European shares ended mixed on Monday after posting their first weekly gains in five years, with Germany's DAX, France's CAC, and Italy's FTSE MIB all below flat lines, while London's FTSE 100 and Spain's IBEX all rose. Investors are starting to worry that a recession may be imminent after economic activity in China cooled in April due to coronavirus restrictions and higher interest rates by major central banks. Travel and leisure stocks were the worst performers after Ryanair said its target profit for the financial year was reasonable and fare levels were lower than the company expected. On the other hand, telcos outperformed Vodafone after Emirates Telecommunications Group bought a 9.8% stake in Vodafone. At the same time, the European Commission cut its growth forecast for the eurozone to 2.7% this year from 4.0% in February and raised its inflation forecast to 2.7% in 2023 from 6.1% this year, well above the ECB2 %The goal. The FTSE MIB index edged down to 24,034 on Monday, opening the week flat after gaining 2.5% in the previous week as global recession fears offset gains in the energy and utility sectors. The European Union cut its 2022 growth forecast for the eurozone to 2.7 percent from 4 percent and raised its year-end inflation forecast to 6.1 percent from 3.5 percent, mainly because of the fallout from the war in Ukraine. The growth scare weighed the most on tech stocks, with Nexi down 4.7%. Weaker-than-expected industrial production and retail sales in China also weighed on Milan's luxury sector, with Ferrari down 3.5 percent and Montclair down 2.2 percent. Meanwhile, Septem rose 8.1%, and Tenaris rose more than 4%, led by the energy sector as EU countries continued to press Hungary to accept the flexible terms of its collective embargo on Russian oil. Meanwhile, Interpump Group shares rose 5.1% after the manufacturer's strong first-quarter results. The CAC 40 fell 0.23 percent to end at 6,347.77, reversing Friday's gains as investors assessed the outlook for inflation and interest rates and worried about slowing global growth after China reported disappointing economic data amid coronavirus restrictions. In addition, markets are cautious in tracking recent developments in the Eastern European region after Finland announced plans to join NATO. Technology stocks declined, especially Worldline SA (-2.2%) and STMicroelectronics (-1.94%). Elsewhere, Renault shares slipped slightly after confirming the sale of a 68 percent stake to the Russian state agency. The FTSE 100 rose 0.63 percent to close at 7,464.8 on Monday, boosted by healthcare and resources-related stocks, but gains were limited by slowing data on retail and factory activity in China. Among individual stocks, the biggest gainers included AstraZeneca and GlaxoSmithKline and oil majors such as Shell and BP. In addition, large miners such as Glencore and Antofagasta also rose on higher metal prices. Vodafone shares rose 1.9% after the telecoms group Emirates Group acquired a 9.8% stake in Vodafone. On the other hand, Ryanair fell 0.2% as it failed to give a future outlook due to uncertainty over Covid-19 and the war in Ukraine. Also, Greggs shares fell 0.5% after the company said cost pressures were building despite higher sales, while diploma prices fell 5.7% after the first-half results. The MOEX Russia Index rose 2.5 percent to close at 2,365 on Monday, rebounding from a 3.6 percent slump last week, as investors continued to focus on the progress of the sixth round of EU sanctions. Lukoil rose 3.3 percent even though its directors did not recommend paying a dividend for 2021, while Hungary blocked the EU's phasing out of Russian oil. Elsewhere, Gazprom rose 3.6% after the company reported that it had increased its tariffs on non-CIS countries (especially the CIS) despite Kremlin sanctions on major European gas distributors in the first half of May. China) exports. However, selling pressure from sanctions has been relatively limited, as Russian markets are artificially supported by capital controls, including a ban on foreigners from selling Russian stocks. On the data front, inflation in Russia climbed to a 20-year high of 17.8% in April, but the monthly gain was 1.6%, significantly slower than March's 7.6% rise. On Monday, U.S. stocks fluctuated between small losses and gains as investors struggled with the twin shocks of aggressive monetary tightening and escalating tensions between the West and Russia. The S&P 500 is currently on the brink of a bear market, while the Nasdaq Composite is nearly 30% below its all-time peak, as the threat of soaring inflation scares investors away from riskier assets. Meanwhile, market participants will be watching another batch of quarterly corporate results from Walmart, Target, and Home Depot. In other corporate news, shares of Spirit Airlines rose more than 12% after JetBlue announced a hostile takeover of Spirit Airlines. On Monday, the Shanghai Composite fell 0.34% to close at 3,074, and the Shenzhen Composite fell 0.6% to 11,093, giving back some of last week's gains after China's central bank maintained key policies amid a sharp economic slowdown. Interest rates remain unchanged. The People's Bank of China kept the one-year medium-term lending rate at 2.85% and the seven-day reverse repo rate at 2.1%, suggesting it is likely to maintain the benchmark lending prime rate this month. The decision comes after China released disappointing economic data amid coronavirus restrictions. Retail sales and industrial production data were well below expectations, while the country's unemployment rate climbed to a new high in April. Healthcare, consumer, technology, and financial stocks led to losses. Meanwhile, Shanghai has laid out plans to resume more normal life from June 1, after weeks of strict lockdown. On Monday, the Nikkei 225 rose 0.45% to close at 26,547, while the broader Topix lost 0.05% to end the session at 1,863 in a mixed session, with Japanese stocks tracking Wall Street's easy rebound on Friday, while a weaker Chinese economy The data weighed on sentiment. Global stock markets have been facing greater volatility amid concerns over rising interest rates, high inflation, and a global economic slowdown. Tech stocks were mostly higher, with SoftBank Group (1.4%), Murata Manufacturing (1.5%), Recruit Holdings (3%), Sumco Corp (2.8%), and NTT Data Corp (6.3%) solid gains. Consumer and service-related companies also rose, including Oriental Properties (4.2%), Xuefeng (8.4%), Japan Post (5%), and Persol Holdings (7.5%). Meanwhile, an economic slowdown in Japan's main trading partner weighed on sentiment as China's industrial production and retail sales contracted far more than expected. New Zealand S&P/NZX fell 10.52 points, or 0.1%, to settle at a near 22-month low of 11,157.66, its lowest close since June 21, 2020. The index extended losses from the previous week while tracking U.S. stock futures, which traded significantly lower, as market participants remained cautious about the prospect of a slowing global economy and rising global interest rates. Investors digested China's economic data for April, which missed expectations due to strict virus restrictions in parts of the country. Locally, Jacinda Ardern has tested positive for COVID-19 with mild symptoms, Prime Minister Jacinda Ardern's office said in a statement on Saturday. On the economic data front, New Zealand's services sector activity rose for the second consecutive month in April, although the data was little changed from the previous month. SMW Group Ltd fell 10%, while Reman Healthcare Ltd, Rua Biosciences Ltd, and Good Wine Hotel fell 7.8%, 4.6%, and 4.2%, respectively.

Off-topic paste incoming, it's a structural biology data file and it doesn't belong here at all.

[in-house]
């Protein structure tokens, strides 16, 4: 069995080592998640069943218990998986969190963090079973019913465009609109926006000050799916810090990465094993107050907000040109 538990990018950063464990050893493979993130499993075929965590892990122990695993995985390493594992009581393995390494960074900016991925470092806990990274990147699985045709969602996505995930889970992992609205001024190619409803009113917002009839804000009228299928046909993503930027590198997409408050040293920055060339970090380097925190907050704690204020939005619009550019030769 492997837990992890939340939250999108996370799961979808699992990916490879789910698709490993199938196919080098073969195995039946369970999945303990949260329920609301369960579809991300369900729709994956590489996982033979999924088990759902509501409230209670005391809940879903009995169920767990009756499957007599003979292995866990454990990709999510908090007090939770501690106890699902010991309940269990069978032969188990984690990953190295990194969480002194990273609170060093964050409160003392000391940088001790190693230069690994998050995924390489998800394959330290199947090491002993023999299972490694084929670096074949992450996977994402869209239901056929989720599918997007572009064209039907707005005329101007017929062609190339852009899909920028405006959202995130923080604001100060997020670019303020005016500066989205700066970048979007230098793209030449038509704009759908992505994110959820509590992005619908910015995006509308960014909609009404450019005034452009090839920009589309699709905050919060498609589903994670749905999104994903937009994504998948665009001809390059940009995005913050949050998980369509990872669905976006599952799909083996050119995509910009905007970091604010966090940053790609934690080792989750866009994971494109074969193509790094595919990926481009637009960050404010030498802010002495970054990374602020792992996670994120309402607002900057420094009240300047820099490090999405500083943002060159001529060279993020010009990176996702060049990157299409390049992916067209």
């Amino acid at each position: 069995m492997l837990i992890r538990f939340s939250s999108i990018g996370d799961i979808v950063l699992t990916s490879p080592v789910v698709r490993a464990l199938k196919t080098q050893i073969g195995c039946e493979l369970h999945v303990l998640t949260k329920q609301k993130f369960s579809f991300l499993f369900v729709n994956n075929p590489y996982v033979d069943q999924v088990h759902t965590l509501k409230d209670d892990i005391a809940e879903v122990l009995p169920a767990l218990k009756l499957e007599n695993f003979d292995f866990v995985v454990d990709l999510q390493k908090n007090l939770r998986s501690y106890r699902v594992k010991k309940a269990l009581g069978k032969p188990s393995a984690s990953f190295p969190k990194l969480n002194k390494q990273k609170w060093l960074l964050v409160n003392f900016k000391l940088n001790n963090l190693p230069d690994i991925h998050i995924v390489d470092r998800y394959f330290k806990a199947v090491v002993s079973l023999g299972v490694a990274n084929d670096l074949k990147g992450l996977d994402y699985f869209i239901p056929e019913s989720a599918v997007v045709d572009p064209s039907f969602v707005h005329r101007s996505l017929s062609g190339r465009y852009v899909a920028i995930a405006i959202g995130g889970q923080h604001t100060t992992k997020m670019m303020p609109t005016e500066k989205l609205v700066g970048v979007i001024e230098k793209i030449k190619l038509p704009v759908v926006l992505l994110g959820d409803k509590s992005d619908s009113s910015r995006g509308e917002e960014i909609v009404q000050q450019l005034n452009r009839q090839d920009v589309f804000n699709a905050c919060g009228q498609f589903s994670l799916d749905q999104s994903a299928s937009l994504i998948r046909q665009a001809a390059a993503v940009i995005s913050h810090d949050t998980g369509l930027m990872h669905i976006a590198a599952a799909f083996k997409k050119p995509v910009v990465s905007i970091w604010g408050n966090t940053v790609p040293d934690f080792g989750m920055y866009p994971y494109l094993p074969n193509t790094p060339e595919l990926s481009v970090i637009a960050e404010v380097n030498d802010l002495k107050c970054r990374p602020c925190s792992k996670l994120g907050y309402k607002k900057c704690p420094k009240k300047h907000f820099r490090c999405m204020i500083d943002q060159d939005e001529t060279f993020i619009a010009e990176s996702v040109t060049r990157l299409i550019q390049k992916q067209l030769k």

REVIEWING ECONOMIC DATA: